One season after losing one of the most decorated defensive backs in Florida State history in Jalen Ramsey, the Seminoles replaced him with a freshman that only had seven games of experience. Safe to say that move worked out as Tarvarus McFadden responded by leading all of college football in interceptions. The Fort Lauderdale native and American Heritage-Plantation alum finished his sophomore season with the most interceptions in the ACC since 2014.
Tarvarus McFadden: True to Tradition
McFadden made his way to Florida State after being ranked a top 20 high school prospect in the nation out of American Heritage-Plantation. He was a consensus five star prospect that was selected to the Army All-American game, he made his mark in the all-star game recording an interception and returning a kickoff 87 yards for a touchdown. He would also be awarded the Lockheed Martin Air Defender of the Year award – presented to the top prep defensive back in the country by the U.S. Army All-American Bowl Selection Committee.
Once he arrived at Florida State he played sparingly in seven games due to Ramsey moving from safety to cornerback. The inexperience would actually work to McFadden’s favor in two ways. The first benefit is that he would get a more in-depth view of the top defensive back, Ramsey, and be able to learn from his play. The second benefit is that he would start out as a relative unknown and without a reputation.
In his first season starting as a sophomore, many teams wanted to challenge McFadden and throw at him, and he took advantage of that opportunity. Florida State played marquee games against some of the biggest names in college football and from the jump McFadden let it be known he would make an impact.
Making his Mark
In the opening game against Ole Miss, McFadden sealed the game for the Seminoles after being down 22 points, it was his interception on Chad Kelly that sealed the win. His interception in the second half against Miami sparked another comeback to give FSU their seventh straight win versus the Hurricanes. McFadden had interceptions against NFL first round draft pick Deshaun Watson, Heisman trophy winner Lamar Jackson, and American Athletic conference player of the year Quinton Flowers. Not a bad list.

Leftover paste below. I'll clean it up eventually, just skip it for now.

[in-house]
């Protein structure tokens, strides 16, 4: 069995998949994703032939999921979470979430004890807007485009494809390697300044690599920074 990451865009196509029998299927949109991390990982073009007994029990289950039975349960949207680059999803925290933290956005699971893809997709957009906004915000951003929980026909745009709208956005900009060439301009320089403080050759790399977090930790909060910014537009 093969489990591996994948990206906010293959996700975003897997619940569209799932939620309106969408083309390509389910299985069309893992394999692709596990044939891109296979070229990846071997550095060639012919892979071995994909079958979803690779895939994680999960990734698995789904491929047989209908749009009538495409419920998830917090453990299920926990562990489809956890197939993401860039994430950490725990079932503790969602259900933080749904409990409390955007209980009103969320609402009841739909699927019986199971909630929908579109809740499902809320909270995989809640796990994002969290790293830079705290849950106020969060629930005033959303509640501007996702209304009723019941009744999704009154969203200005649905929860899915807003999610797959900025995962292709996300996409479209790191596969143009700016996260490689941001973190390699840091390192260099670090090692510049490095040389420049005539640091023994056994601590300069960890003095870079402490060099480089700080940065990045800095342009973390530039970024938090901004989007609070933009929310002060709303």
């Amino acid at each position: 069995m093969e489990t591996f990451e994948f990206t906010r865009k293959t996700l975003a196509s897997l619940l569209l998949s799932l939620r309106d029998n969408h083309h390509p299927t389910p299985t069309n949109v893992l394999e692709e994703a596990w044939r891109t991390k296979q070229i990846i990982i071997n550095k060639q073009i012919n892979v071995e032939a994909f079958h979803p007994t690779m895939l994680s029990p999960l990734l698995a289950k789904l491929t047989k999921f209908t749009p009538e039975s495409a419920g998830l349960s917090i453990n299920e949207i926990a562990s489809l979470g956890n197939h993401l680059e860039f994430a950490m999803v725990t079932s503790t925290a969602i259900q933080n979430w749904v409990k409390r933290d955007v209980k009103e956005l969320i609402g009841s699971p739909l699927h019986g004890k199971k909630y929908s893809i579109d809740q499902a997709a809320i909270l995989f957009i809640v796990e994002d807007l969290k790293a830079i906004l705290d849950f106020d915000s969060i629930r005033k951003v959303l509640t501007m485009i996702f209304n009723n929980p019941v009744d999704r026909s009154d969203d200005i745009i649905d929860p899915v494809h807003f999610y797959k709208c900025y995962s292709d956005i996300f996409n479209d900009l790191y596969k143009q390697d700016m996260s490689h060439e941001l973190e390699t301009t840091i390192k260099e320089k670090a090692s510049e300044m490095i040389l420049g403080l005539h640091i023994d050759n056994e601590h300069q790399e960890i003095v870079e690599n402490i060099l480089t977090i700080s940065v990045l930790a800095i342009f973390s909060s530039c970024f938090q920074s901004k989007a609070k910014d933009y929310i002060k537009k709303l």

By season’s end he racked up eight interceptions, the most by any Seminole under Jimbo Fisher, and the most by a Florida State defender since Terrell Buckley’s 12 in 1991. His performance throughout the season would earn him numerous All-American honors in his first season as a starter. Another notable honor McFadden received the Jack Tatum award given to the nation’s top defensive back. He would also be named a finalist for the Bronco Nagurski award, given to the top defender in college football.
His emergence as a shutdown defender coupled with his prototype size gives him a strong possibility to become a first round draft pick if he decides to leave early next season. Although it’s Derwin James that is drawing most of the attention in the Florida State secondary, it’s clear that McFadden now has the attention of scouts and opposing teams. Teams will be less likely to throw at his side as much as last season but if he can have another strong season, he could follow the steps of Jalen Ramsey and continue the tradition of dominant defensive backs from Florida State.